Viva Burrito and Rico Pollo: You already know how this will end
In A Federal Case, I'll be eating my way up Federal Boulevard -- south to north -- within Denver city limits. I'll be skipping the national chains and per-scoop Chinese joints, but otherwise I'll report from every vinyl booth, walk-up window and bar stool where food is served. Here's the report on this week's stop...
I mentioned early on in my trek up Federal Boulevard that I'm not a restaurant critic; my goal is not to objectively judge or critique the finer points of dining at any establishment. Rather, I'm simply looking for good food -- food that I like -- while learning and sharing what I've found at each stop along the way. It's easy when every item on the menu beckons with quality ingredients, expert preparation and a proud staff that stands behind its food. Even many of the less-than-polished grottos and pit stops somewhere in the back of a poorly paved shoppette usually have one or two items worth risking a flat tire for. Sometimes I'll stick with the house special to ensure a good meal; other times I'll order the kind of food I know I'll like, even if it's buried in a list of more popular dishes. Rarely am I left in the position of choosing from the lesser of evils.
So at the end of the line, with the Adams County frontier within tamale-tossing distance, I stood in the parking lot withViva Burrito to my left and Rico Pollo to my right and some tough decisions to make about exactly what to eat.
I could have easily come up with excuses to skip both places. After all, I've already eaten at the southern outpost of Rico Pollo, while Viva Burrito's roots are actually in Arizona, making it technically outside my self-imposed rule of sticking only to local chains and independent restaurants. But I felt I owed it to myself to finish out my explorations by pushing to the very limit of the City and County of Denver, an invisible political fence that separates a roast-chicken shack from its neighboring fireworks shop.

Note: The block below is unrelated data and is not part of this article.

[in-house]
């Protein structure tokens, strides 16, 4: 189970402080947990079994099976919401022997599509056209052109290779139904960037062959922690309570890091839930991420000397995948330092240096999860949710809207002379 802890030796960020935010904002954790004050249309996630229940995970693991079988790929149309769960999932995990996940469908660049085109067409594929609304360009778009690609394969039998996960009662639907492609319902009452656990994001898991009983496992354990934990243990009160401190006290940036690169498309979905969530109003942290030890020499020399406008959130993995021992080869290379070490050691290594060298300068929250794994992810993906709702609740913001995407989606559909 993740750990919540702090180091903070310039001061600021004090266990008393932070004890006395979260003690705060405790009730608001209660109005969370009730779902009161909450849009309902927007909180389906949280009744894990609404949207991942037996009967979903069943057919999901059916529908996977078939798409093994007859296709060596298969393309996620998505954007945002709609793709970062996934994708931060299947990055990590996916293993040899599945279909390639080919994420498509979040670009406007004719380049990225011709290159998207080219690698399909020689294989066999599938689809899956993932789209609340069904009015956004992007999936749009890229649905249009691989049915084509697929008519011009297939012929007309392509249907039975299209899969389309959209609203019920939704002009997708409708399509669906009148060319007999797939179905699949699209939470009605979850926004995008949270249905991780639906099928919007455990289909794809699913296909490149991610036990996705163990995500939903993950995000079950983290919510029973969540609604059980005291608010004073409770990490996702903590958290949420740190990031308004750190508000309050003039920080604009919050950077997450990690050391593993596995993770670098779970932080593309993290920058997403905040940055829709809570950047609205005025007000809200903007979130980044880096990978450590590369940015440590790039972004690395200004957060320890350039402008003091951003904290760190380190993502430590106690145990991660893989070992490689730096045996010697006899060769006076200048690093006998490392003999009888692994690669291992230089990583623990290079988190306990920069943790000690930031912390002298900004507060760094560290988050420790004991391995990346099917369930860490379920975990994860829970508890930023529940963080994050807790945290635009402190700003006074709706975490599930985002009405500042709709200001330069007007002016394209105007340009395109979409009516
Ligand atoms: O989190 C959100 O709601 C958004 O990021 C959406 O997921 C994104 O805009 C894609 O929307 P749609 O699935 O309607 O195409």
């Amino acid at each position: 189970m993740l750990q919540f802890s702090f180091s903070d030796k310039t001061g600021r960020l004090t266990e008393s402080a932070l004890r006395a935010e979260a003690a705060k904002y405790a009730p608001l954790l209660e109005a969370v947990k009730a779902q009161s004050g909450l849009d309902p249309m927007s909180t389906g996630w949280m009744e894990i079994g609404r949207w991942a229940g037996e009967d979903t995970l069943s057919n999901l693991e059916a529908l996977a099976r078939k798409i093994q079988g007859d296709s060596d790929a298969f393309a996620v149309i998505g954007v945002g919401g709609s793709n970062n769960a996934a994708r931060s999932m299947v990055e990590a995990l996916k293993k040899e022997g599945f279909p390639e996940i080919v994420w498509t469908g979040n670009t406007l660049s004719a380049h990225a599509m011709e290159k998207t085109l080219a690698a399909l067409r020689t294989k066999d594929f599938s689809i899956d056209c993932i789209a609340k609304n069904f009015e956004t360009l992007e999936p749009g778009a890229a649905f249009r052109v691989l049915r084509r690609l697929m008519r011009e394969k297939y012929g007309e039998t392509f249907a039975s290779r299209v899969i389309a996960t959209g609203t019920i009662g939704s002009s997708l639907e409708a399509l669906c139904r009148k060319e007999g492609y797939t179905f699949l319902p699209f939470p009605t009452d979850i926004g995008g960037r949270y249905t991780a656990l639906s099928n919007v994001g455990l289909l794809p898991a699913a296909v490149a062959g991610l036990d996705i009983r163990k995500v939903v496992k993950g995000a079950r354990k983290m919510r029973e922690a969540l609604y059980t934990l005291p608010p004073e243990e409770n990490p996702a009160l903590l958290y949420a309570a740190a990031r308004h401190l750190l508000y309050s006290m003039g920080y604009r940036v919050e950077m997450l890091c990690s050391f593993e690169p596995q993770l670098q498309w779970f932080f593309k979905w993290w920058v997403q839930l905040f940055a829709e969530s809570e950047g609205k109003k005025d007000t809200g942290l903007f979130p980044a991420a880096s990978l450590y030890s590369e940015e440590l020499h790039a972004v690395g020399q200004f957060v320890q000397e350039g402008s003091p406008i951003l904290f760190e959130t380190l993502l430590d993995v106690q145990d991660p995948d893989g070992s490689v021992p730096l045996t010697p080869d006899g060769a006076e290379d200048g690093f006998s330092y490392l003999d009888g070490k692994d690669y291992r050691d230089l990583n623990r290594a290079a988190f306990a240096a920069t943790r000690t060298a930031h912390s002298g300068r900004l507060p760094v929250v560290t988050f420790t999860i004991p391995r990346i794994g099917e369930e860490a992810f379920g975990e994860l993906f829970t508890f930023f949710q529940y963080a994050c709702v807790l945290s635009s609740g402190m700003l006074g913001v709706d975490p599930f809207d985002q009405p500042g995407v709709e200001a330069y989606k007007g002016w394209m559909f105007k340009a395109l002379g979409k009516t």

Mark Antonation Some folks call it a flauta, Viva calls it a rolled taco.
And so I stepped into the stark white and deathly silent dining room of Viva Burrito, knowing only that I wanted breakfast, even at the dinner hour. The menu at Viva encompasses a broad range of land-locked Mexican fare, skipping the Den-Mex staple of pork-imbued green chile in favor of small sides of zippy salsa verde, which in retrospect ended up being the best thing on my cafeteria tray. Amy, with me until the bitter finale, chose a platter of rolled tacos (usually called flautas outside of Phoenix and perhaps San Diego) stuffed with shredded beef -- while I clung to the notion that if a food product is in the name of the restaurant, you should probably order it.
Mark Antonation Machaca breakfast burrito that I artfully ripped apart to expose the contents.
My machaca burrito was a little bland, but the salsa verde added an extra pop to the spiced shredded beef and egg filling. A plate of carne asada fries, however, could not be rescued by any amount of salsa, so limp and pale were the fries. Underseasoned bits of steak and condiment-style guacamole added only sadness to the plate. With some minor fixes, this could easily be excellent drunk party food -- but there was no party and I was far from drunk. I wanted to stand on the table, brandishing my breakfast grenade, and shout "Viva! Burrito," but all I could muster was a shrug.
Mark Antonation Fries should be darker than the inside of a potato.
A day later, I returned to this farthest north enclave of cheap Mexican food to give Rico Pollo another go. I wasn't very happy with the chicken options on my visit to its southern sibling, so this time -- in order to compare similar menu options from Viva next door -- I ordered chicken flautas and a smothered burrito. While waiting for my order, I distracted myself from the depressing dining room by burying my head in my iPhone. I tried to put aside thoughts that I was ordering food surrounded by an open kitchen crusted with burnt chicken juices, intermittent coughing and sniffling from customers and employees alike, and an oily film on every surface -- floor, seating, and tables.
Mark Antonation On a clear day, you can see Adams County.
Keep reading for another taste of Federal Boulevard.